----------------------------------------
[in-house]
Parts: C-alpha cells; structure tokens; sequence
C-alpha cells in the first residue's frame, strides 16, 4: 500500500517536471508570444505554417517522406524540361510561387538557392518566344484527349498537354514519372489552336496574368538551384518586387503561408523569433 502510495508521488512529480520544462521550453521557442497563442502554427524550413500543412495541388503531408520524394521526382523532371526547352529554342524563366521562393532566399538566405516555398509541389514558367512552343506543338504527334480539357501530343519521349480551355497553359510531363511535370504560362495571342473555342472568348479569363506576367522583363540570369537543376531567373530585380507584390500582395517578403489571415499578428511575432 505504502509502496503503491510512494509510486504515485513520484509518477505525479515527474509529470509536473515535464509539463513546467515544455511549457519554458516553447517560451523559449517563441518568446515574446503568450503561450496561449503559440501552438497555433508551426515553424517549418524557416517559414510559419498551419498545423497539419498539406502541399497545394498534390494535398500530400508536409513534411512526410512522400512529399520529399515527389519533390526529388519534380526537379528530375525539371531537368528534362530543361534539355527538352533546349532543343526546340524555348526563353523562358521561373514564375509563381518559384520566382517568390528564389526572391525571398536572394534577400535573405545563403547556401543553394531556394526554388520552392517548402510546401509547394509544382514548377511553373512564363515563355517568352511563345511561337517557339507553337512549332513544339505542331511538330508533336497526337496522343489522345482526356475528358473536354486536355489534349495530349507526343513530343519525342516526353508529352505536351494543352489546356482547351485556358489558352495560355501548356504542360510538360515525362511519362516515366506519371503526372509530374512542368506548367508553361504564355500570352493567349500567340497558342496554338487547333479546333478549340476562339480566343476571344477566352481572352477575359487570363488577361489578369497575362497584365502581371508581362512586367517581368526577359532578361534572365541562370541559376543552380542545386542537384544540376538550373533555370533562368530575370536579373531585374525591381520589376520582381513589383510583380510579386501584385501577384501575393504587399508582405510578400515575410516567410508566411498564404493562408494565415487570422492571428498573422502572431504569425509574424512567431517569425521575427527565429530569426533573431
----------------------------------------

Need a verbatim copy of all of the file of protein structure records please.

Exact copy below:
[in-house]
Parts: C-alpha cells; structure tokens; sequence
C-alpha cells in the first residue's frame, strides 16, 4: 500500500517536471508570444505554417517522406524540361510561387538557392518566344484527349498537354514519372489552336496574368538551384518586387503561408523569433 502510495508521488512529480520544462521550453521557442497563442502554427524550413500543412495541388503531408520524394521526382523532371526547352529554342524563366521562393532566399538566405516555398509541389514558367512552343506543338504527334480539357501530343519521349480551355497553359510531363511535370504560362495571342473555342472568348479569363506576367522583363540570369537543376531567373530585380507584390500582395517578403489571415499578428511575432 505504502509502496503503491510512494509510486504515485513520484509518477505525479515527474509529470509536473515535464509539463513546467515544455511549457519554458516553447517560451523559449517563441518568446515574446503568450503561450496561449503559440501552438497555433508551426515553424517549418524557416517559414510559419498551419498545423497539419498539406502541399497545394498534390494535398500530400508536409513534411512526410512522400512529399520529399515527389519533390526529388519534380526537379528530375525539371531537368528534362530543361534539355527538352533546349532543343526546340524555348526563353523562358521561373514564375509563381518559384520566382517568390528564389526572391525571398536572394534577400535573405545563403547556401543553394531556394526554388520552392517548402510546401509547394509544382514548377511553373512564363515563355517568352511563345511561337517557339507553337512549332513544339505542331511538330508533336497526337496522343489522345482526356475528358473536354486536355489534349495530349507526343513530343519525342516526353508529352505536351494543352489546356482547351485556358489558352495560355501548356504542360510538360515525362511519362516515366506519371503526372509530374512542368506548367508553361504564355500570352493567349500567340497558342496554338487547333479546333478549340476562339480566343476571344477566352481572352477575359487570363488577361489578369497575362497584365502581371508581362512586367517581368526577359532578361534572365541562370541559376543552380542545386542537384544540376538550373533555370533562368530575370536579373531585374525591381520589376520582381513589383510583380510579386501584385501577384501575393504587399508582405510578400515575410516567410508566411498564404493562408494565415487570422492571428498573422502572431504569425509574424512567431517569425521575427527565429530569426533573431